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Georgia Tech professor: Why are guns unsafe for dorms, but allowed in classrooms?

The Senate passed the campus carry bill today. House Bill 859 now goes to the Gov. Nathan Deal for his signature.

The legislation allows anyone 21 or older with a weapons license to carry a gun anywhere on a public college or university campus, except for inside dormitories, fraternities and sorority houses, and at athletic events. The bill requires weapons be concealed.

According to the AJC:

The Georgia Senate on Friday gave final passage to a bill that for the first time would legalize firearms on all public colleges in Georgia, following an emotional two-hour floor debate over the wisdom of letting students carry concealed guns on campus.

If it becomes law, the bill would make Georgia the ninth state to allow campus carry, with nearly two dozen others allowing individual schools to decide. Supporters of the legislation have also linked their effort to the safety of students, noting events such as recent robberies at Georgia State University’s downtown Atlanta campus library that is only steps from the state Capitol.

I received this letter from a Georgia Tech professor opposing the bill. The protests of professors and students did not sway the Senate or the House, and I don't think Deal will be moved, either.

But I believe the governor will hear from professors about their concerns, as well as from parents. And I think their comments will echo these:

Dear Sponsors of House Bill 859,

I am not one of your constituents, however I am a Professor of Computer Science at Georgia Tech where I have taught and conducted research for more than 20 years. I am writing to share with you my grave concern about House Bill 859 to allow concealed carry of guns on public campuses. I ask that you do not pass this bill.

I firmly believe the addition of more guns to the campus environment will have serious detrimental effects on our students and on the university as a whole. I believe this dispassionately, based on the data demonstrating the correlation between gun prevalence and violence. I also believe this passionately, based on my 20 years of personal experience in the classroom and as a woman on the urban Georgia Tech campus.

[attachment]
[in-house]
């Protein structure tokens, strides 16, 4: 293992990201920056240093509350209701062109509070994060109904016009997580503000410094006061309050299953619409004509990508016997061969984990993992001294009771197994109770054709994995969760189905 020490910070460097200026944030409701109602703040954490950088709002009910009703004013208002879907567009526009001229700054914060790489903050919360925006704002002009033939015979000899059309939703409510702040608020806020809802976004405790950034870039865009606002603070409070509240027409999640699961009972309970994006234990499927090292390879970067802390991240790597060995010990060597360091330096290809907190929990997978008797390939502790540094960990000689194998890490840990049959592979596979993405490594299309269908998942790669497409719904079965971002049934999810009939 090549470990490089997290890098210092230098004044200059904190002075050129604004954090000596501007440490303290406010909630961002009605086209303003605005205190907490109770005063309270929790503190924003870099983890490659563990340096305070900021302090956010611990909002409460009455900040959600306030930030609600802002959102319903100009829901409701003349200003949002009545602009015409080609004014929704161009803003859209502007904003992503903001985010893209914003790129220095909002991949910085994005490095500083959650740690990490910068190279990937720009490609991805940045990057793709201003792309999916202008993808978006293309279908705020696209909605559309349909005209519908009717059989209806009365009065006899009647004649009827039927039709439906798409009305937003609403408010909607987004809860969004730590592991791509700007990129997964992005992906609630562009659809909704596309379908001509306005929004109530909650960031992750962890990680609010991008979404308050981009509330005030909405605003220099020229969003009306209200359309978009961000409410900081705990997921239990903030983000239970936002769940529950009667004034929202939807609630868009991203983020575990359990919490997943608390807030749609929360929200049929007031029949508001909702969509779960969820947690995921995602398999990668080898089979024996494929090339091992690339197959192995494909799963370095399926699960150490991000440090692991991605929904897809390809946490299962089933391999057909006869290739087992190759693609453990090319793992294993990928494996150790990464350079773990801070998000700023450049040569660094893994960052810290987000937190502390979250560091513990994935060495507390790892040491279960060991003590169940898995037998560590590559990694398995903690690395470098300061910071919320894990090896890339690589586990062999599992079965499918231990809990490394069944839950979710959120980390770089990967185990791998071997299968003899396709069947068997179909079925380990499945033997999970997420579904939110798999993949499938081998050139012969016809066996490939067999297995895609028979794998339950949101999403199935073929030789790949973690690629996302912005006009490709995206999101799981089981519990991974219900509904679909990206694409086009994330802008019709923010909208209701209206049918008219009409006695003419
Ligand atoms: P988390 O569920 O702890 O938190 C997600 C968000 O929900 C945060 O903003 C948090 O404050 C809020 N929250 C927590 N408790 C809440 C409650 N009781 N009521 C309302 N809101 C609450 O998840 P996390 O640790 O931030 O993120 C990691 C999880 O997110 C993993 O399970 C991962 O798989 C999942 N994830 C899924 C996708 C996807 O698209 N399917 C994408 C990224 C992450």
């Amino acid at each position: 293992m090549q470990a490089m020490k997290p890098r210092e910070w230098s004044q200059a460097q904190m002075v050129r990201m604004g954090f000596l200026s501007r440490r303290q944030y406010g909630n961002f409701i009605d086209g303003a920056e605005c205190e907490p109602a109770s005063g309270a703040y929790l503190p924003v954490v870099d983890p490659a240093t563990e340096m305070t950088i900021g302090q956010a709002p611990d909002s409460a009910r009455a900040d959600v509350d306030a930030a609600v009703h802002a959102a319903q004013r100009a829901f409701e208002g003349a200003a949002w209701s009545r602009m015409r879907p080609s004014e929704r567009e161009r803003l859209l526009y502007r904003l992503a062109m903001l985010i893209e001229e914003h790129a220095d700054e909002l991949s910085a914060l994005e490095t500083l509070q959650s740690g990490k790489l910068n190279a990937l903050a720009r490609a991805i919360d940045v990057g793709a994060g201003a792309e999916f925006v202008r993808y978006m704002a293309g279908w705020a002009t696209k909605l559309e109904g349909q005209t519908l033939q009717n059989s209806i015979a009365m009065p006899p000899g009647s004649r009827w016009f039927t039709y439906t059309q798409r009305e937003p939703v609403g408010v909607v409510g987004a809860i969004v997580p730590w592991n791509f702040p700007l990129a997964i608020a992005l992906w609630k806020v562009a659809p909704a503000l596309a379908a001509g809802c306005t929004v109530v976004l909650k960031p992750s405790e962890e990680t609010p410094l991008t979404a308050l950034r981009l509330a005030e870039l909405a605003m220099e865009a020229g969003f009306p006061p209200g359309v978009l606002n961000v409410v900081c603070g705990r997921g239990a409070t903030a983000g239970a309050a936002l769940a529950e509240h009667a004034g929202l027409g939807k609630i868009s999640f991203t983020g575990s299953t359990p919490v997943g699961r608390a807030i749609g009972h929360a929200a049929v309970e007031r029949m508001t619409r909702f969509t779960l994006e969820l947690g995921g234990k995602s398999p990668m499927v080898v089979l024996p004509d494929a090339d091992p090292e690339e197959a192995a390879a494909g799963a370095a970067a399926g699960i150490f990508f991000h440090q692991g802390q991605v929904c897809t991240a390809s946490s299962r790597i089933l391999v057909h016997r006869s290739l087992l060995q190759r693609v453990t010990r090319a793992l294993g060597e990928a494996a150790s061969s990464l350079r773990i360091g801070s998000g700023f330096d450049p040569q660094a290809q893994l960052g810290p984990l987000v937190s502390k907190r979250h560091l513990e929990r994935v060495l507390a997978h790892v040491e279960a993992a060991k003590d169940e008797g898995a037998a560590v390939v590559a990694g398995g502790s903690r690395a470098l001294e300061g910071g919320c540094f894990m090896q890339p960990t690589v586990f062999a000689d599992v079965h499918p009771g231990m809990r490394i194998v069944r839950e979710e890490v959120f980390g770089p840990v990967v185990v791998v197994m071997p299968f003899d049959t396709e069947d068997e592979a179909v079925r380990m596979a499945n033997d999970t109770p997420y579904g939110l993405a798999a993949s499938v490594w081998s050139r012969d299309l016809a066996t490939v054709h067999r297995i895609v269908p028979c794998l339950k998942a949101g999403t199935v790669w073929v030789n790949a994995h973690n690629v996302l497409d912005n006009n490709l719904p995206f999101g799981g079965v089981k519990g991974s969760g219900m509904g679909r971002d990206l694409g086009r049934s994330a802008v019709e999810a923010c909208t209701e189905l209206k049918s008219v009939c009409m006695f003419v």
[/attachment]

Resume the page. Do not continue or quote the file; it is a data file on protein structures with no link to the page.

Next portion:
My guess is that those who support this bill either dispute the data or do not think such data is relevant, thus I will focus my letter on my personal experiences.

Here is what it means to be a university professor: I stand on a stage in front of a room of students, as many as 75-100. I lecture and lead discussions. With some regularity I assign grades that may well affect the future of the bright students in the room. Sometimes I turn my back, to write on the board. Sometimes my attention is focused on one part of the room and not another. In many classrooms there are doors behind the stage where people arrive late or leave early.

The professor is vulnerable, by virtue of location in the room, the activities of teaching and the role assigning grades. More guns do not make for a better classroom learning environment. More guns mean more potential for violence. How could that be good for learning, the core mission of the university?

The framers of the bill admit that there are places on campus where the right to carry should not be allowed, such as dormitories, fraternity and sorority houses, and spaces used for athletic sporting events. Why these exceptions and not classrooms?

Many of my computer science colleagues at Georgia Tech and elsewhere are leaving their universities for much more lucrative industry jobs. I am a professor because I love teaching and working with students. I have dedicated my entire career to making Georgia Tech a better place. Please listen to the students, faculty and university leaders who believe that more guns on campuses is bad for Georgia.

Sincerely. Ellen W. Zegura,

Professor of Computer Science, Georgia Tech


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About the Author

Maureen Downey has written editorials and opinion pieces about local, state and federal education policy since the 1990s.